From the cultural construction of terrorists to the social production of antagonism: why social conflict is irreducible to diversity
Detlef Georgia Schulze
(Free University Berlin)
Paper short abstract:
The paper explores this contradiction: On the one hand the state tries to deny the political character of ‘terrorism’ and treats ‘terrorists’ as criminals; on the other hand the state treats ‘terrorists’ differently to other criminals. Why is it impossible for it to treat ‘terrorists’ as “normal criminals”?
Paper long abstract:
Juridical practices are an important factor in constructing 'terrorism'. When first regarding this position, one could state that 'terrorists' are criminals, who do not enjoy the equal protection of the laws. When doing so, we tend to see 'terrorists' as the mere product of that production process, whereas the hegemonic juridical etc. forces are the subjects of this process. It seems likely, that neither the protagonists of the 'war on terror' nor the 'terrorists' will agree with that liberal victimisation of the 'terrorists'. 'Terrorists' are not treated equally, because they are - as the EU Frame Decision on combating terrorism states - aiming at 'seriously destabilising or destroying the fundamental political, constitutional, economic or social structures of a country'. So, maybe it would be useful to test the reverse hypothesis: 'Terrorists' are political enemies who are not considered as political enemies, but instead as criminals. 'Terrorists' are not Others, rather: 'Terrorism' is denied Otherness. Therefore we have to face that contradiction: On the one hand the state tries to deny the political character of 'terrorism' and to treat the 'terrorists' as criminals; on the other hand the state treats 'terrorists' differently to other criminals. But why 'terrorists' are in reality not treated as "normal criminals" as the liberals suggest? Or should we not better ask: What makes it impossible for the state to treat terrorists as "normal criminals"? To answer this question we do not need a theory about the cultural construction of 'terrorists', but rather a theory about the social production of enmity, of political antagonism.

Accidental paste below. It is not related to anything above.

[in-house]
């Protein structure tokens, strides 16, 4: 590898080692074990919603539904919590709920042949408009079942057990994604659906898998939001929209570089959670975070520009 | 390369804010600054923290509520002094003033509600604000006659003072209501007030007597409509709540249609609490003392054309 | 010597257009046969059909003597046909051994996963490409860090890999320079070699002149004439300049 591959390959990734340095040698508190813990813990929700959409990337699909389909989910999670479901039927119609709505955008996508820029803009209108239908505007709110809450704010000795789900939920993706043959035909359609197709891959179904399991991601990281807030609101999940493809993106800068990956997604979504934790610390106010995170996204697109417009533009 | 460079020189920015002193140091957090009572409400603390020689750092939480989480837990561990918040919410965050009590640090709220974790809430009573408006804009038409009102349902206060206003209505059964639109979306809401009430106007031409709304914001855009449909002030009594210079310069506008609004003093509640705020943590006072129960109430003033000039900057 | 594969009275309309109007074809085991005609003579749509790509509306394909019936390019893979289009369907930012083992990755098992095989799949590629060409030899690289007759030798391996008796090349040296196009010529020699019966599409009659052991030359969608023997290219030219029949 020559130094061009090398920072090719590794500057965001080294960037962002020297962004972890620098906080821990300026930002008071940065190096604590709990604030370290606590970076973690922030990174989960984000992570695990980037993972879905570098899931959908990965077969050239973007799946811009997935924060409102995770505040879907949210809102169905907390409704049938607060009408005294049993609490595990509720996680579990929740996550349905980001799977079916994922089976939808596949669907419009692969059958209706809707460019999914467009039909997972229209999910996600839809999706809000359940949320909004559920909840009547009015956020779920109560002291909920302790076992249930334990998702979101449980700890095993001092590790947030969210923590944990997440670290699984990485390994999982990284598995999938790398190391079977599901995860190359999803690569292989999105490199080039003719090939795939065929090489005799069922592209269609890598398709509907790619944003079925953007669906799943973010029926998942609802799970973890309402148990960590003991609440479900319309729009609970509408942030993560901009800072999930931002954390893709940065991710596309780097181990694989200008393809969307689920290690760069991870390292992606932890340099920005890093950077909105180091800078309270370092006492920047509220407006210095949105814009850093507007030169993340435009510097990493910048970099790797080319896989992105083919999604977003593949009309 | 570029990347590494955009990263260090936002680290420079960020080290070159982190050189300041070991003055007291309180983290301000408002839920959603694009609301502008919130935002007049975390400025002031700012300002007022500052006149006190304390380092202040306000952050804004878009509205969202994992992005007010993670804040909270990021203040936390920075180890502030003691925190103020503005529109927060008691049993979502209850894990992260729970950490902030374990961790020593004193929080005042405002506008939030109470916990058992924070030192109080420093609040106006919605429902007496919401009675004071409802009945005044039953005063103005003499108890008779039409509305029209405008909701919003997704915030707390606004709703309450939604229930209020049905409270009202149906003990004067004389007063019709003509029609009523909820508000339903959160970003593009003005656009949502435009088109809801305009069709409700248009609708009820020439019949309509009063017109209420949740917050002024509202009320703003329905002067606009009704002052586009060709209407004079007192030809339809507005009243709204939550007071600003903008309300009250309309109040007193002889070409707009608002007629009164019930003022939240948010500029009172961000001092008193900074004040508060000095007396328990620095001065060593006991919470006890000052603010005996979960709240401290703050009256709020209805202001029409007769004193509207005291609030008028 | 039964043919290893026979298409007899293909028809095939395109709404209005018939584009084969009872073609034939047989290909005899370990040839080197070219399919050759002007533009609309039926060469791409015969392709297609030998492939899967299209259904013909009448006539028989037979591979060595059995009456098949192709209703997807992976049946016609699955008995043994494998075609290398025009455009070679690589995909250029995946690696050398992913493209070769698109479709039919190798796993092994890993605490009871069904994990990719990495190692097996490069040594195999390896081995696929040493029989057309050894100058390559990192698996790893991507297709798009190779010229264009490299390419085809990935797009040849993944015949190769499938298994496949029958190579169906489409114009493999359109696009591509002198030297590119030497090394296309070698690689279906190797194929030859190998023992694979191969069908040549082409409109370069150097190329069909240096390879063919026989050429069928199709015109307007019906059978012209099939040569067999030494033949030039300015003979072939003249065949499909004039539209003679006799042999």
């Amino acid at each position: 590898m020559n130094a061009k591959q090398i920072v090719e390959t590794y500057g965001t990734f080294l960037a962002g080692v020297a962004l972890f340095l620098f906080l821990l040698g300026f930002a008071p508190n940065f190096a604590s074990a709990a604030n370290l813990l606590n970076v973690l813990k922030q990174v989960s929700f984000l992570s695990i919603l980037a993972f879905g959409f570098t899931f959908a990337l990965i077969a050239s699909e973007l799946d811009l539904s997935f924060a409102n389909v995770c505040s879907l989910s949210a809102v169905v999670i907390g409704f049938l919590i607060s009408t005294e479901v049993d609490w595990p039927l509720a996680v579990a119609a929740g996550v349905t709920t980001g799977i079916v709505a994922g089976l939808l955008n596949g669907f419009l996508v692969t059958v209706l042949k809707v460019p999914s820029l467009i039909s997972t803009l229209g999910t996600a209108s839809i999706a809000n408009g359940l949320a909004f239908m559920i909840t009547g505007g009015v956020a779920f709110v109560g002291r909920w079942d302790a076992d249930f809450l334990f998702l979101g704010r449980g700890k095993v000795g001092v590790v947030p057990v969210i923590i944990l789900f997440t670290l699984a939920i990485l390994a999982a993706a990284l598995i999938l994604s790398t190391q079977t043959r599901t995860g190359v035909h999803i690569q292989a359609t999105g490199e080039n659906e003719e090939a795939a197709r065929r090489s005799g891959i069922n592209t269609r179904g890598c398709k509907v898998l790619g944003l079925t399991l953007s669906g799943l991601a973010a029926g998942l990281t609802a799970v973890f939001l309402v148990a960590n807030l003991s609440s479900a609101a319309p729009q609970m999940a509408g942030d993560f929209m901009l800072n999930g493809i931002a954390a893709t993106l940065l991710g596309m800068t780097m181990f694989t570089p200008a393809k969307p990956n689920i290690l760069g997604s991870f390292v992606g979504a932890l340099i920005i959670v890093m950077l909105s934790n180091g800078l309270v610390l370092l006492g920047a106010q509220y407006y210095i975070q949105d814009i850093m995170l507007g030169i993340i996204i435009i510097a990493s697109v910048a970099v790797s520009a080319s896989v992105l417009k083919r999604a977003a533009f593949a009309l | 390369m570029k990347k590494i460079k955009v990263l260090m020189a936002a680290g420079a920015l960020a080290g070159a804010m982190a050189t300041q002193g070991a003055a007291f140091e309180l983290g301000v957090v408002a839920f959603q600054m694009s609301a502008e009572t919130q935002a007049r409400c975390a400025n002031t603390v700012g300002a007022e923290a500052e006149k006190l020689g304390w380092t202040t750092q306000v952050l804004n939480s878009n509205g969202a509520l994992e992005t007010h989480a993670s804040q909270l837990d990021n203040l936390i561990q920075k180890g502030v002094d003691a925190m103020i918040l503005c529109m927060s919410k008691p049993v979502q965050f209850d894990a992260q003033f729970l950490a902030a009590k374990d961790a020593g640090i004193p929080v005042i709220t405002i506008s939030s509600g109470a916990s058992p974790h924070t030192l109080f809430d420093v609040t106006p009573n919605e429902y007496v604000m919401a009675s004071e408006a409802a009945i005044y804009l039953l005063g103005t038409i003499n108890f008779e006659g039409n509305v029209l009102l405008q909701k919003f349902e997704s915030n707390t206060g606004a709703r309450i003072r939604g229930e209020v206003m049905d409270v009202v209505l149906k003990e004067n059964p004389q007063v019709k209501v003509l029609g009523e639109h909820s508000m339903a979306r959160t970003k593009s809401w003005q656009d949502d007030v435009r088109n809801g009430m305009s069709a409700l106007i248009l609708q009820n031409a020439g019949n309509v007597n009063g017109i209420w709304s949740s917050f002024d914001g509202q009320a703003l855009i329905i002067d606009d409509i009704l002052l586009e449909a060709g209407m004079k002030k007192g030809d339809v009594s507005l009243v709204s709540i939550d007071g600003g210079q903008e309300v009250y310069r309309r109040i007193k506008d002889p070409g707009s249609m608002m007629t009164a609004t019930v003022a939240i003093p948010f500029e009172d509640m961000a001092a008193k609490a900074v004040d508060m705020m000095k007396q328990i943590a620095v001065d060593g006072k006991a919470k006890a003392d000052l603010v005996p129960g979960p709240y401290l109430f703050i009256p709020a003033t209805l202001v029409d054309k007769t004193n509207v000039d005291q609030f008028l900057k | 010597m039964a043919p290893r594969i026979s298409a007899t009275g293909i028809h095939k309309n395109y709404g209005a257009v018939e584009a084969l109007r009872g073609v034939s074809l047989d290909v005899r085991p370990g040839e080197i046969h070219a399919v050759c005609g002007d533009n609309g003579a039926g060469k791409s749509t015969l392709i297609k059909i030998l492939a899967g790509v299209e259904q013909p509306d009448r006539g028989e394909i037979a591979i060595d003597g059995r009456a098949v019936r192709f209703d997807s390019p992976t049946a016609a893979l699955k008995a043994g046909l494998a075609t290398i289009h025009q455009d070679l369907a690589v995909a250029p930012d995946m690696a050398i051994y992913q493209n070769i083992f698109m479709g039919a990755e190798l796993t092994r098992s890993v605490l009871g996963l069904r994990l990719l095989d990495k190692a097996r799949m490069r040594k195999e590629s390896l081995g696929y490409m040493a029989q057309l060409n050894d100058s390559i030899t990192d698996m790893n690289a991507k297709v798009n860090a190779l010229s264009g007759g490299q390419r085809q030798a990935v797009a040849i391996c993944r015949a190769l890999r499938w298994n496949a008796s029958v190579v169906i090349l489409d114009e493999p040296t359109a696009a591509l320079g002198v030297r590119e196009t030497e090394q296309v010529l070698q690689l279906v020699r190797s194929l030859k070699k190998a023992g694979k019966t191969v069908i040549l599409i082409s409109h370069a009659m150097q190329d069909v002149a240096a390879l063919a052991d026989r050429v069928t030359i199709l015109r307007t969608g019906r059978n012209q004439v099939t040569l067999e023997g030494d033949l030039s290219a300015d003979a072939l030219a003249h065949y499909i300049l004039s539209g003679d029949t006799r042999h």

Imagining and constructing "terrorism" and "war on terror"